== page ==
What is NAS ?
A NAS device is a server that runs an operating system specifically designed for handling files (rather than block data). Network-attached storage is accessible directly on the local area network (LAN) through LAN protocols such as TCP/IP.
NAS appliances serve files in heterogeneous environments. The result is efficient access to data, regardless of where you're located in the organization or which devices comprise the network. The following several components make a NAS efficient:
A dedicated server: Usually a thin server within the storage device, the server has its own network address and allows all of the computers on the network to access the storage device without involving a host server. So, to some extent, the network is completely circumvented. For example, when the network experiences outages, users can still access data through the NAS appliance without being affected by the status of the network.
A thin server is a server with just the basic software and hardware to perform a specific function.
A network connection: This is typically an Ethernet connection. The connection to the LAN or WAN allows access to data from all points on the network without consideration to where the user making the request actually resides on the network.
Software: This provides a range of services. The most typical of those services are access to storage, storage I/O (input/output) processing applications, RAID (redundant array of independent disks) storage control, security, administration, and monitoring.
A NAS appliance is connected directly to a network and provides file-level access to data using standard data access protocols. The data stored in a NAS appliance is accessible to users across the organization, as well as to application servers, and remote servers that have access to the network. The file system the NAS appliance uses is determined by the location of the data that is requested by the application client and whether it's in a cache or in storage.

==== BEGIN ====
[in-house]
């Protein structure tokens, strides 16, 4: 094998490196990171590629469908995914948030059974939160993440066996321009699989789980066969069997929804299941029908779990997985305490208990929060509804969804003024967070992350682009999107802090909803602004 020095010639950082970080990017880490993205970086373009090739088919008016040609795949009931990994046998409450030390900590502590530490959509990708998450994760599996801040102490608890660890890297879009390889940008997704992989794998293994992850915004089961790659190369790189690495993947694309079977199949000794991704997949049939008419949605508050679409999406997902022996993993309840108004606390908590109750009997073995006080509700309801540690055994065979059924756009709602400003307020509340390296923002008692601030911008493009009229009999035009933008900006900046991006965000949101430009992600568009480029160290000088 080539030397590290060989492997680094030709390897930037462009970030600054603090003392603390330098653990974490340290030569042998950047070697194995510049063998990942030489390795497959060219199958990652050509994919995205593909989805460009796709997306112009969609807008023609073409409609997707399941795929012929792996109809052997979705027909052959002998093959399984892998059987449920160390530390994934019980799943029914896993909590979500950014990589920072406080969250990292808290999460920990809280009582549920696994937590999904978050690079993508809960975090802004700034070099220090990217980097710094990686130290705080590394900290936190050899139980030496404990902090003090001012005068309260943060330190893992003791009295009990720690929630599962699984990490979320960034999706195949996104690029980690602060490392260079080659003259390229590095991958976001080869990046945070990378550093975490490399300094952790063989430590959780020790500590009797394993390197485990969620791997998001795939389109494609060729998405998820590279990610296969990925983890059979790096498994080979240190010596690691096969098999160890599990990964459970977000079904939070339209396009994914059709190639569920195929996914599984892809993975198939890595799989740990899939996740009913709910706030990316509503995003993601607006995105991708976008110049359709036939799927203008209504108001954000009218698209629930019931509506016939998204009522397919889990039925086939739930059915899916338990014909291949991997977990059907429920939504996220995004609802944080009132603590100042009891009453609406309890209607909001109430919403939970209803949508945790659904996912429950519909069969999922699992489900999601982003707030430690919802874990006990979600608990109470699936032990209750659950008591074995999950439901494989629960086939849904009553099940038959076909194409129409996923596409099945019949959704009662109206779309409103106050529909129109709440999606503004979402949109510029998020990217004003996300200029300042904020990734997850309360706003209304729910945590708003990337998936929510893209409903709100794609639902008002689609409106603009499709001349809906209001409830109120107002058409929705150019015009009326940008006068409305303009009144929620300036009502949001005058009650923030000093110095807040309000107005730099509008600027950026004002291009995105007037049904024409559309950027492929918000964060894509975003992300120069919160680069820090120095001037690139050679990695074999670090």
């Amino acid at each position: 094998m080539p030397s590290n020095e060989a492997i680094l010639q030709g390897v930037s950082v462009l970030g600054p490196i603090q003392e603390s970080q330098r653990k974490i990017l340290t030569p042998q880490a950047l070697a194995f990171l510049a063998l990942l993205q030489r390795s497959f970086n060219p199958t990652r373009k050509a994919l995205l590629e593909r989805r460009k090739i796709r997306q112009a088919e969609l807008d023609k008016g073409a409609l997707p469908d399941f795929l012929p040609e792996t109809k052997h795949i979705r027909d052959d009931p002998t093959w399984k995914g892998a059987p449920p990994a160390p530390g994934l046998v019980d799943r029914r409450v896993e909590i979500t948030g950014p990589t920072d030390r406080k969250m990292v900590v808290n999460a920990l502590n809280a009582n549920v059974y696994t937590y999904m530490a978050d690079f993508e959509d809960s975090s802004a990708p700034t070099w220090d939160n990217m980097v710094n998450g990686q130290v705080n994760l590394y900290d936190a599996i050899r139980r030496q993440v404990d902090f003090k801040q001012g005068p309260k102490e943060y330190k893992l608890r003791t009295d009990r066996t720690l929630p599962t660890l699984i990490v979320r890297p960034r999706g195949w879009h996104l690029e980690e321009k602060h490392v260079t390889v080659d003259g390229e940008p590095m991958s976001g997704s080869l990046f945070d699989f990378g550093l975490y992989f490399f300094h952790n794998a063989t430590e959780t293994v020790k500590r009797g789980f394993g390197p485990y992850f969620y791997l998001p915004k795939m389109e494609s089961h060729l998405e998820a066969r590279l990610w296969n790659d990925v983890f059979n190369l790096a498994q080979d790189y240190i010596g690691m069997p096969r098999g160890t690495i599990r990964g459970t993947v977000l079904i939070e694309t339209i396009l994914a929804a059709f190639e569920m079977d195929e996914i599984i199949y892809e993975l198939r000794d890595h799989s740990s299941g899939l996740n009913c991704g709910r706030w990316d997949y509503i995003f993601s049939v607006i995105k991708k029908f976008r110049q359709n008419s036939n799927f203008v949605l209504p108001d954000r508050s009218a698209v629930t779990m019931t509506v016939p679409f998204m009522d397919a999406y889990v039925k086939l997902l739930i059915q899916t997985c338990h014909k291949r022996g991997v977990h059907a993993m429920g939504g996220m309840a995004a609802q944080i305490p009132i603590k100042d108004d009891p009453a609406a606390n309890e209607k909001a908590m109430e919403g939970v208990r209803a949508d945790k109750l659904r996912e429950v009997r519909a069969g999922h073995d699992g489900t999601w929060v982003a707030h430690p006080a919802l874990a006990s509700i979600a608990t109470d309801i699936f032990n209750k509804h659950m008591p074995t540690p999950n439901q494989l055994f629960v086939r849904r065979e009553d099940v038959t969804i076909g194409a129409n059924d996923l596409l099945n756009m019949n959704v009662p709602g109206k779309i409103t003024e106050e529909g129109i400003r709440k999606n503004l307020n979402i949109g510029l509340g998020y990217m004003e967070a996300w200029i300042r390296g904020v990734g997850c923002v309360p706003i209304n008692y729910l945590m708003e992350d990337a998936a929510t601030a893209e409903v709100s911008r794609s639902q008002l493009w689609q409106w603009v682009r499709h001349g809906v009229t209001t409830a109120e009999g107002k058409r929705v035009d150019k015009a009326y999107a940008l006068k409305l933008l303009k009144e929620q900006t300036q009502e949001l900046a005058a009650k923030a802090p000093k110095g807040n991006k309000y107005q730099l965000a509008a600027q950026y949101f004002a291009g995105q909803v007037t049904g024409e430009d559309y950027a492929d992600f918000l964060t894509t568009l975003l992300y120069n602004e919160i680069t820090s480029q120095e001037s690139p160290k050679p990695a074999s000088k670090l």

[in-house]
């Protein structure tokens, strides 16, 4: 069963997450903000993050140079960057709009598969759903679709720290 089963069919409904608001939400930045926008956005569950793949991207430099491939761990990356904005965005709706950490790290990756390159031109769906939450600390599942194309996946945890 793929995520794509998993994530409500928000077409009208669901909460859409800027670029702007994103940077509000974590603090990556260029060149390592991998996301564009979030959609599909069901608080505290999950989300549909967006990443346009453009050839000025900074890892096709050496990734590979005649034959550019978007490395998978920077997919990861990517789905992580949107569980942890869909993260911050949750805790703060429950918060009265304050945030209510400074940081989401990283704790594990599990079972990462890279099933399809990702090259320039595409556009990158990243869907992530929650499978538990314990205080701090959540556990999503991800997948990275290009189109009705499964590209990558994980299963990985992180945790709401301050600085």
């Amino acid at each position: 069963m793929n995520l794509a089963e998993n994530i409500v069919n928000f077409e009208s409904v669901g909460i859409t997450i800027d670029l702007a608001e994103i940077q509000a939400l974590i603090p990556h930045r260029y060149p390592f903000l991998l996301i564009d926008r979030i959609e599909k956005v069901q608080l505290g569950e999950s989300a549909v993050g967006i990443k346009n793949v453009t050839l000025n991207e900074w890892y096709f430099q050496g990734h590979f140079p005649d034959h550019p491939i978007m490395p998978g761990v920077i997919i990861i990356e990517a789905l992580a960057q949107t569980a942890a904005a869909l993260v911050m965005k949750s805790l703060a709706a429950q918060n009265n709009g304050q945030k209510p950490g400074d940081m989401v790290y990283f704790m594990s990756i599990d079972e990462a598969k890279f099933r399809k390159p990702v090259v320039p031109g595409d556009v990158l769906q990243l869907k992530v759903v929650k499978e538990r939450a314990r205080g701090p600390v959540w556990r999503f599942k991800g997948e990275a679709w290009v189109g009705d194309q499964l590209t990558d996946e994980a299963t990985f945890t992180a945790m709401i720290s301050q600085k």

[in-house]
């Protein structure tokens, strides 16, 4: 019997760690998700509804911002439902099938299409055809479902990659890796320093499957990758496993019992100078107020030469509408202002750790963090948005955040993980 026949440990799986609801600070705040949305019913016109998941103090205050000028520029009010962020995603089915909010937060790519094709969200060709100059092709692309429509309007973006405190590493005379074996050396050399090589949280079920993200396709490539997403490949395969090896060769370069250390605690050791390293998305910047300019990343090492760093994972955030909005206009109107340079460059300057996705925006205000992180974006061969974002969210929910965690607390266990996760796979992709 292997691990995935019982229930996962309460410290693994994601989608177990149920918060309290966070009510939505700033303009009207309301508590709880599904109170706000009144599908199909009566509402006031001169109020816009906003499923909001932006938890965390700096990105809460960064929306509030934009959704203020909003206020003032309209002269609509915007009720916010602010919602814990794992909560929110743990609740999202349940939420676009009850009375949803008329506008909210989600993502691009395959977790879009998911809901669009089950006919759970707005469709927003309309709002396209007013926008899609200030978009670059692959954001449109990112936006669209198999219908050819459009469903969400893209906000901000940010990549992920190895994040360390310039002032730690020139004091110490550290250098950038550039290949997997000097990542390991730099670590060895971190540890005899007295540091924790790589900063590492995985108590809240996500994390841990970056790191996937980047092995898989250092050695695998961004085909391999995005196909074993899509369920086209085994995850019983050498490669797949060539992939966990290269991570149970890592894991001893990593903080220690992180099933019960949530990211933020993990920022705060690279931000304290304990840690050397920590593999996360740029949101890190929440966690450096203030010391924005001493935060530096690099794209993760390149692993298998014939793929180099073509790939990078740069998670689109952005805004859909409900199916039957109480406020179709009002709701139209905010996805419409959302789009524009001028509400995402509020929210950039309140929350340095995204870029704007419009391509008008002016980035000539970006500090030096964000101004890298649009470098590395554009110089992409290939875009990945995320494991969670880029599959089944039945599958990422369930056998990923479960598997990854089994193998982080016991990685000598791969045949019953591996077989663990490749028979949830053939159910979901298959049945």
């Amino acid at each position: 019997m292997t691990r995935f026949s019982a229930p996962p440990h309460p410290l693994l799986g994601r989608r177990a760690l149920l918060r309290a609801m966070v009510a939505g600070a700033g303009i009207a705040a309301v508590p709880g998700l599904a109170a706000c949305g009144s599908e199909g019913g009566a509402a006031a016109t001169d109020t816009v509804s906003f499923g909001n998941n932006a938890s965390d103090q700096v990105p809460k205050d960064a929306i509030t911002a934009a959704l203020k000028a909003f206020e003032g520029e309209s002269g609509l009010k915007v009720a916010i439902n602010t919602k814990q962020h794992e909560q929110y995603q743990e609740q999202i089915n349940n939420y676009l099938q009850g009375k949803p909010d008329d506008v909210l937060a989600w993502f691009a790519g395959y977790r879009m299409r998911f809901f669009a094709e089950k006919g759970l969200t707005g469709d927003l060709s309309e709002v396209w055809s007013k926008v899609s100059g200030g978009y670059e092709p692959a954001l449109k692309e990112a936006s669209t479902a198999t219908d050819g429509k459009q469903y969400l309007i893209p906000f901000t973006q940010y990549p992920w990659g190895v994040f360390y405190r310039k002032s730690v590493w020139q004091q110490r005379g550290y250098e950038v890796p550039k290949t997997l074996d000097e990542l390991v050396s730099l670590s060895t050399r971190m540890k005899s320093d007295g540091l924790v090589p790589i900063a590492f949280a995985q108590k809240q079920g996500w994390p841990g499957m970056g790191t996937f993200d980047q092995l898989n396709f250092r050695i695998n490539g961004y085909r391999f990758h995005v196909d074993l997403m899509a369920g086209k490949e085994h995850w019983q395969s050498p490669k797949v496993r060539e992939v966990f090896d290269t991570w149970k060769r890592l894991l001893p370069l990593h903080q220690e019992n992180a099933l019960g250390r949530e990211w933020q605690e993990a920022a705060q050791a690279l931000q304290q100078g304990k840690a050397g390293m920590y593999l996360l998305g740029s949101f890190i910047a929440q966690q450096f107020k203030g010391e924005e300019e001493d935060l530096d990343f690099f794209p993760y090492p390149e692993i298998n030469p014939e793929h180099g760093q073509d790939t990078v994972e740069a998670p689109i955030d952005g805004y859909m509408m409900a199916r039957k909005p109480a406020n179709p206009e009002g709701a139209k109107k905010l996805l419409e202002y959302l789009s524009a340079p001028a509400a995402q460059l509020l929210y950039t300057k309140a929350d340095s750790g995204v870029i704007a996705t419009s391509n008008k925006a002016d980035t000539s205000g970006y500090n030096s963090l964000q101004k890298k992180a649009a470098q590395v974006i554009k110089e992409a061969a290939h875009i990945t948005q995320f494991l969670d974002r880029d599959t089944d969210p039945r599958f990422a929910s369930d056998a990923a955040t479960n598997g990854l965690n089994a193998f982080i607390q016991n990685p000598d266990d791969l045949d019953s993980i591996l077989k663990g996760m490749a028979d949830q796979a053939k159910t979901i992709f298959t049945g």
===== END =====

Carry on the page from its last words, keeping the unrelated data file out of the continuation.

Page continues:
For complete efficiency, the NAS appliance usually occupies its own node on the network. In such a configuration, the single appliance (server) handles all the data storage on the network, taking the load off of the application or enterprise server. This provides a high level of file consolidation, streamlines file access, and lowers the cost of managing storage.
Additional reductions in cost can be found in the fewer pieces of hardware required. With fewer devices to manage, fewer problems occur, even when multiple NAS appliances are needed to accomplish efficient storage.
In future posts you'll find out how to determine whether you need a single NAS appliance or multiple NAS appliances to meet your storage needs.
NAS hardware and software
NAS hardware is fairly straightforward. The NAS device is a self-contained, Plug and Play unit that connects directly to the network and, in most cases, can be installed and configured in 15 minutes or less. That ease of installation is the answer to every busy IT manager's prayers. However, there are other advantages to NAS, such as the following:
High availability: Many NAS appliances have fault-tolerance capabilities or clustering functionality built in.
Scalability: NAS appliances scale easily in both capacity and performance.
Universal connectivity: NAS appliances typically allow for multiple network connections. This enables more users to connect to a common storage element at any given time.
Data sharing: One of the most basic functions of NAS is heterogeneous data sharing via the built-in file-sharing capabilities.
Storage management: NAS storage management is centralized and the administration of system management is simple. One advantage of this simplified management is the increase in capacity that can be managed by each administrator.